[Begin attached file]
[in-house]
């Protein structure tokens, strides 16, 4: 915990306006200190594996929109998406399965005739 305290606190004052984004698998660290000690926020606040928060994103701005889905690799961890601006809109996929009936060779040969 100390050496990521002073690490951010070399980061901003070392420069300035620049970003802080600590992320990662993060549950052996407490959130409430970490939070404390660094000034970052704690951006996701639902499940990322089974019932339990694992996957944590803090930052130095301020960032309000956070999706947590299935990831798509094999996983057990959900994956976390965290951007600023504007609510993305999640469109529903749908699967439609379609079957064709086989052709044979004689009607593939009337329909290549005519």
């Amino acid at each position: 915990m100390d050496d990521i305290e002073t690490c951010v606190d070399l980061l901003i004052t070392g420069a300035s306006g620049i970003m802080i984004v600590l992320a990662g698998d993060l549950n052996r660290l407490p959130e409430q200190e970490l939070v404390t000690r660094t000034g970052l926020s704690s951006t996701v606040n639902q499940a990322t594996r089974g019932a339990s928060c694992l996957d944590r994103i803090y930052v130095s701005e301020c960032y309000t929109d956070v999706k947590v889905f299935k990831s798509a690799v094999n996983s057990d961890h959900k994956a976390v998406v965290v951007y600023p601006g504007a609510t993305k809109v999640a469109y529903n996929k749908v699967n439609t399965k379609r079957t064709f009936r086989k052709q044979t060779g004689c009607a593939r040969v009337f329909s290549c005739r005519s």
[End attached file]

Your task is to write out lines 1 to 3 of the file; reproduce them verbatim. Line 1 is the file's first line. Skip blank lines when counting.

[in-house]
């Protein structure tokens, strides 16, 4: 915990306006200190594996929109998406399965005739 305290606190004052984004698998660290000690926020606040928060994103701005889905690799961890601006809109996929009936060779040969 100390050496990521002073690490951010070399980061901003070392420069300035620049970003802080600590992320990662993060549950052996407490959130409430970490939070404390660094000034970052704690951006996701639902499940990322089974019932339990694992996957944590803090930052130095301020960032309000956070999706947590299935990831798509094999996983057990959900994956976390965290951007600023504007609510993305999640469109529903749908699967439609379609079957064709086989052709044979004689009607593939009337329909290549005519």
């Amino acid at each position: 915990m100390d050496d990521i305290e002073t690490c951010v606190d070399l980061l901003i004052t070392g420069a300035s306006g620049i970003m802080i984004v600590l992320a990662g698998d993060l549950n052996r660290l407490p959130e409430q200190e970490l939070v404390t000690r660094t000034g970052l926020s704690s951006t996701v606040n639902q499940a990322t594996r089974g019932a339990s928060c694992l996957d944590r994103i803090y930052v130095s701005e301020c960032y309000t929109d956070v999706k947590v889905f299935k990831s798509a690799v094999n996983s057990d961890h959900k994956a976390v998406v965290v951007y600023p601006g504007a609510t993305k809109v999640a469109y529903n996929k749908v699967n439609t399965k379609r079957t064709f009936r086989k052709q044979t060779g004689c009607a593939r040969v009337f329909s290549c005739r005519s």